At the end of the day, there is no single factor that assures me that a company is of high quality. I look at the whole picture, realizing that a company does not change much in a period of say two years during which, if I hold the stock, I might be trading it several times.
In the big picture, I am looking for the following:
· Steady rise and fall in the price motion of the common stock, which reflects sustainable periods of investor confidence
· No management scandals or major lawsuits
· A clean balance sheet that reflects no concerns over bankruptcy or inability to raise capital if needed
· Steady growth in company revenue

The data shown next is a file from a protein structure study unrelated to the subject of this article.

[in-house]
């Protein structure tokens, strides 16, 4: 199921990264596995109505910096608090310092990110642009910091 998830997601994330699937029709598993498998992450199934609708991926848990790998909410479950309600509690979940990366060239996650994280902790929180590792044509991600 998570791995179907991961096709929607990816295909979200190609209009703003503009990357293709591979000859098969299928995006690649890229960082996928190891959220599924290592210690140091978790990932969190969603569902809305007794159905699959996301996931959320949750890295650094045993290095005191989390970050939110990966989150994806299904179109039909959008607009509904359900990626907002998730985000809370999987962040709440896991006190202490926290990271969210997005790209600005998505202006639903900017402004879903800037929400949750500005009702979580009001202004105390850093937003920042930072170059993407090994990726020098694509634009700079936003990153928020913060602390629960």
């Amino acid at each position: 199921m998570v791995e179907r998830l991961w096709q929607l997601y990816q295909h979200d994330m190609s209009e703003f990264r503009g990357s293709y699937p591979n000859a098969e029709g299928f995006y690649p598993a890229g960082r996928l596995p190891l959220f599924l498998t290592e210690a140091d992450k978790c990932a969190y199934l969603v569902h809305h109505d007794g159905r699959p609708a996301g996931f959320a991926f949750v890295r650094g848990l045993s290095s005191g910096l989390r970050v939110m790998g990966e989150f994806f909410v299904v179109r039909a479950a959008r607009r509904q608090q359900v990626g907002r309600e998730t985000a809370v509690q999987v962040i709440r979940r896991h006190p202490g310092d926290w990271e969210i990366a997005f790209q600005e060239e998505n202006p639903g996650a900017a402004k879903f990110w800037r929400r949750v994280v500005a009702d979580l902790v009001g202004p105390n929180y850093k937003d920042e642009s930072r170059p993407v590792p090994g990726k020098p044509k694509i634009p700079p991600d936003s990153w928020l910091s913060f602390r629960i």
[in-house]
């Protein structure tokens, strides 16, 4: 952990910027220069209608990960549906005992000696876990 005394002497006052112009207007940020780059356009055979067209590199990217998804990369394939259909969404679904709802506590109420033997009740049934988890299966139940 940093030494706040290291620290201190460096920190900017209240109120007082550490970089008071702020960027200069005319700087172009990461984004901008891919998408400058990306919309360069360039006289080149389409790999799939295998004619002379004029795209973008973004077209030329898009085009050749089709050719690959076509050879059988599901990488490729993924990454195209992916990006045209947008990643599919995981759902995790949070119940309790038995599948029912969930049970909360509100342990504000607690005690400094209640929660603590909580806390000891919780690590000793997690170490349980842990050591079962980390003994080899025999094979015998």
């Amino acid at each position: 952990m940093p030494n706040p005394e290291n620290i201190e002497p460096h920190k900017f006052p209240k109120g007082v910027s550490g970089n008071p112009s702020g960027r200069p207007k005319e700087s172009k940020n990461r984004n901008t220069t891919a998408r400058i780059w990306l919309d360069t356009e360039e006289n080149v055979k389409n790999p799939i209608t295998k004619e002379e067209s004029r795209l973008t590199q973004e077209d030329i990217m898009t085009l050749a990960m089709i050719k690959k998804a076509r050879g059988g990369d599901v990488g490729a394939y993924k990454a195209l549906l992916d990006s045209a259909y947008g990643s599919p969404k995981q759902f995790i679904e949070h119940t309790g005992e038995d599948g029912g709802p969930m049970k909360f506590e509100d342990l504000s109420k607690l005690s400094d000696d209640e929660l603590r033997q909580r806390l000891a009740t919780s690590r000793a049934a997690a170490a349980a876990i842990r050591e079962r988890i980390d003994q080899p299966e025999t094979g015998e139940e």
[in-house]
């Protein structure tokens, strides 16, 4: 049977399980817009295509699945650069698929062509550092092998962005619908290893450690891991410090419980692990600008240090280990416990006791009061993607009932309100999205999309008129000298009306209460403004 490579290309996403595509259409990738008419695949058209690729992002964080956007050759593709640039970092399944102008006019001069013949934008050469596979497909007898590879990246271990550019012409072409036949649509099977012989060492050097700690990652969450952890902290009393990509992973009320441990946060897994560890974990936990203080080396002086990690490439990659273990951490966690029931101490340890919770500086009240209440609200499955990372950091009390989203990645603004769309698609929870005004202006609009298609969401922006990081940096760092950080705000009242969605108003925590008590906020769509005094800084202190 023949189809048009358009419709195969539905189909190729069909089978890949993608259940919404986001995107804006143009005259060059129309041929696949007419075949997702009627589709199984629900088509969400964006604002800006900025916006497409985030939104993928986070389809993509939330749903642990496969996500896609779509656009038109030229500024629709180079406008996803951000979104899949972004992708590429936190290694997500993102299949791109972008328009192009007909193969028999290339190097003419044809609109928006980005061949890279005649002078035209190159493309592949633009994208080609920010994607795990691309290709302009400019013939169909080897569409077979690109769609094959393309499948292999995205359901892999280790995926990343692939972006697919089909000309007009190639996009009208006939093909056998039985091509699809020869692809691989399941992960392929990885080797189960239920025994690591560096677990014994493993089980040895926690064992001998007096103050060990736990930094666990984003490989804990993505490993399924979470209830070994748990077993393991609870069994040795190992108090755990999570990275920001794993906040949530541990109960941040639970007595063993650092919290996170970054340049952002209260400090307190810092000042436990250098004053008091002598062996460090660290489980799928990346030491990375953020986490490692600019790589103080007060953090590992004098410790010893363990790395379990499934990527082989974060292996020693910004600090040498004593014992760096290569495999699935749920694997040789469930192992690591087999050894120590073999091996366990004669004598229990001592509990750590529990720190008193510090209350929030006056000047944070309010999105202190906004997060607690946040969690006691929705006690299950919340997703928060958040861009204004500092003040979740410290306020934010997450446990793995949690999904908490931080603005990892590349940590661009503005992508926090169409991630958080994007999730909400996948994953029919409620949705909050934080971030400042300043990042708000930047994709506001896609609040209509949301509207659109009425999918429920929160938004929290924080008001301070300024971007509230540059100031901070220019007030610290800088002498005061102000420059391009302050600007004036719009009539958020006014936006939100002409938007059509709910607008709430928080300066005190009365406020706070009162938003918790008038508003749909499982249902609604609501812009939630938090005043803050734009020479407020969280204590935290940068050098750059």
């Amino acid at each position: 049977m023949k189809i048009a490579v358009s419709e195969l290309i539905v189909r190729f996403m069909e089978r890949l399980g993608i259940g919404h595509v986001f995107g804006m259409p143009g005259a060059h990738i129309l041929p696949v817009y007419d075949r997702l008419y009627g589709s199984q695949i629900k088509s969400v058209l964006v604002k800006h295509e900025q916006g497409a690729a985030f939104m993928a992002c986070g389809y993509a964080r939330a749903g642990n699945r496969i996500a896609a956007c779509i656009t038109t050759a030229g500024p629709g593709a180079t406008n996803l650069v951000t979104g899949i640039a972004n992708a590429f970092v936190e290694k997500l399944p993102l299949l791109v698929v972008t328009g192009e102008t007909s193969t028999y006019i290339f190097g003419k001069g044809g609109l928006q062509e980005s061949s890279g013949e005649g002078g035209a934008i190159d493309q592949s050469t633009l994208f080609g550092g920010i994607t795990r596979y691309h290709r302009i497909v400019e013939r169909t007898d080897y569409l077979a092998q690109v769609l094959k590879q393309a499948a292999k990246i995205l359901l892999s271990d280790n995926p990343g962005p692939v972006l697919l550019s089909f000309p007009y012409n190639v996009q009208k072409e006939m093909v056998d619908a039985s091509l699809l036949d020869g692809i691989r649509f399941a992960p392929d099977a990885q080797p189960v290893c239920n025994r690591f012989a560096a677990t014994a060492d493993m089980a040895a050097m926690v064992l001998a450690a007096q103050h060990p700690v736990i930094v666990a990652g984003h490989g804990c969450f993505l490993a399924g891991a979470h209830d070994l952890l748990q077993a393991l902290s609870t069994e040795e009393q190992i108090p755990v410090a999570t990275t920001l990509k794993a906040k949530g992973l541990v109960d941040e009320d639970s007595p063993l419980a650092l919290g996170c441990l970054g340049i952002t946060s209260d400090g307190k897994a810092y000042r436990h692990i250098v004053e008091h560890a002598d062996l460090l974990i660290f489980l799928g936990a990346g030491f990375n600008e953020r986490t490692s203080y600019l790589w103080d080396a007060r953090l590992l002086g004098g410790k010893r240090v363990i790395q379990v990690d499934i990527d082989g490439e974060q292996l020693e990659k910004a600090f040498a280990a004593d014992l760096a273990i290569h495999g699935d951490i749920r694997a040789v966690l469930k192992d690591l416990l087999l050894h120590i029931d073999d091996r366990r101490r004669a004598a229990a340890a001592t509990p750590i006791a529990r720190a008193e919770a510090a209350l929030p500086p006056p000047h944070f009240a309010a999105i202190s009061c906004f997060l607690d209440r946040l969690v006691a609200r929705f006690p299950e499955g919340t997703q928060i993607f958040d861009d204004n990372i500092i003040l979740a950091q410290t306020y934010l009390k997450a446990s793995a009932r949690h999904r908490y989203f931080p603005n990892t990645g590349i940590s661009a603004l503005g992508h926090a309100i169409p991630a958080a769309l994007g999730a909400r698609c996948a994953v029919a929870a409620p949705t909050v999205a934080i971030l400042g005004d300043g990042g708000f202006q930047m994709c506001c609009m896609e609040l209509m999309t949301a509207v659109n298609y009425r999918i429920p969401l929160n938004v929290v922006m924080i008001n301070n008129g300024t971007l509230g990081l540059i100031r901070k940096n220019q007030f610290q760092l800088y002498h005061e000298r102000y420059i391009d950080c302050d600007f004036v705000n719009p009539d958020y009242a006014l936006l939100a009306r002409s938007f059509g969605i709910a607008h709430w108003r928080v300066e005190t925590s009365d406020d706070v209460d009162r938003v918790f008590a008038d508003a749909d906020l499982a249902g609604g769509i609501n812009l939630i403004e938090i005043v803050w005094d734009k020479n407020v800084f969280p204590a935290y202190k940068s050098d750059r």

· Up-trending free cash flow growth
· Steady but small improvements to profit margin
· Earnings with up-trending earnings growth
· Relatively higher return on equity than peer group
· Relatively higher return on invested capital than peer group
· Dividend growth, if there are dividends, but dividends are unnecessary if capital has been used wisely
· A fairly low consensus rating by buy-side analysts
· Relatively low short-selling activity
I am not too concerned about debt ratios as long as interest rates are extremely low and not likely to rise to historic norms in the foreseeable future.
I am also not too concerned about book value as in the digital era there is a greater emphasis on intangible assets.
As investors in the equity market, our investment criteria are quite different from say Warren Buffett who is interested in buying control or large stakes in companies. We seek quality mostly to avoid surprises while we are trading the common stock.
More on this later. Just some thoughts as I was looking through hundreds of companies as I assemble a large watchlist.